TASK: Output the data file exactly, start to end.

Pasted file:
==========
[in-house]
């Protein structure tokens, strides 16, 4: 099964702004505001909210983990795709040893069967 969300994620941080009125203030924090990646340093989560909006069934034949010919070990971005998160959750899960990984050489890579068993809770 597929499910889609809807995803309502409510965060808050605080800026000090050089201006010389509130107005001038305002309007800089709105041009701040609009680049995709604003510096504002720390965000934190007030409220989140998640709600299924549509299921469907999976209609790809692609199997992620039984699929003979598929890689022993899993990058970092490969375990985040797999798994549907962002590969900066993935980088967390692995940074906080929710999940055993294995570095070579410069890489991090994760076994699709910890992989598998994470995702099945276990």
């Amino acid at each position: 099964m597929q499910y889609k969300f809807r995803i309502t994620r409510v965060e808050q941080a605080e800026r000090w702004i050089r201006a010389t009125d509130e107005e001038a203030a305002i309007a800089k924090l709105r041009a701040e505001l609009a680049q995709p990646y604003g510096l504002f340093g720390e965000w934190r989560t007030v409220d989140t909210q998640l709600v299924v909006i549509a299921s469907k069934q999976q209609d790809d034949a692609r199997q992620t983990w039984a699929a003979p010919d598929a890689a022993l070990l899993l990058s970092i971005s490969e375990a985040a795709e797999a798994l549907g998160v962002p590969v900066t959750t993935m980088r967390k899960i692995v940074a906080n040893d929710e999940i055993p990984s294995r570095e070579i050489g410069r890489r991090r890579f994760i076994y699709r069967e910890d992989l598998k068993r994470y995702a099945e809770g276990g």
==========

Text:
[in-house]
């Protein structure tokens, strides 16, 4: 099964702004505001909210983990795709040893069967 969300994620941080009125203030924090990646340093989560909006069934034949010919070990971005998160959750899960990984050489890579068993809770 597929499910889609809807995803309502409510965060808050605080800026000090050089201006010389509130107005001038305002309007800089709105041009701040609009680049995709604003510096504002720390965000934190007030409220989140998640709600299924549509299921469907999976209609790809692609199997992620039984699929003979598929890689022993899993990058970092490969375990985040797999798994549907962002590969900066993935980088967390692995940074906080929710999940055993294995570095070579410069890489991090994760076994699709910890992989598998994470995702099945276990």
């Amino acid at each position: 099964m597929q499910y889609k969300f809807r995803i309502t994620r409510v965060e808050q941080a605080e800026r000090w702004i050089r201006a010389t009125d509130e107005e001038a203030a305002i309007a800089k924090l709105r041009a701040e505001l609009a680049q995709p990646y604003g510096l504002f340093g720390e965000w934190r989560t007030v409220d989140t909210q998640l709600v299924v909006i549509a299921s469907k069934q999976q209609d790809d034949a692609r199997q992620t983990w039984a699929a003979p010919d598929a890689a022993l070990l899993l990058s970092i971005s490969e375990a985040a795709e797999a798994l549907g998160v962002p590969v900066t959750t993935m980088r967390k899960i692995v940074a906080n040893d929710e999940i055993p990984s294995r570095e070579i050489g410069r890489r991090r890579f994760i076994y699709r069967e910890d992989l598998k068993r994470y995702a099945e809770g276990g």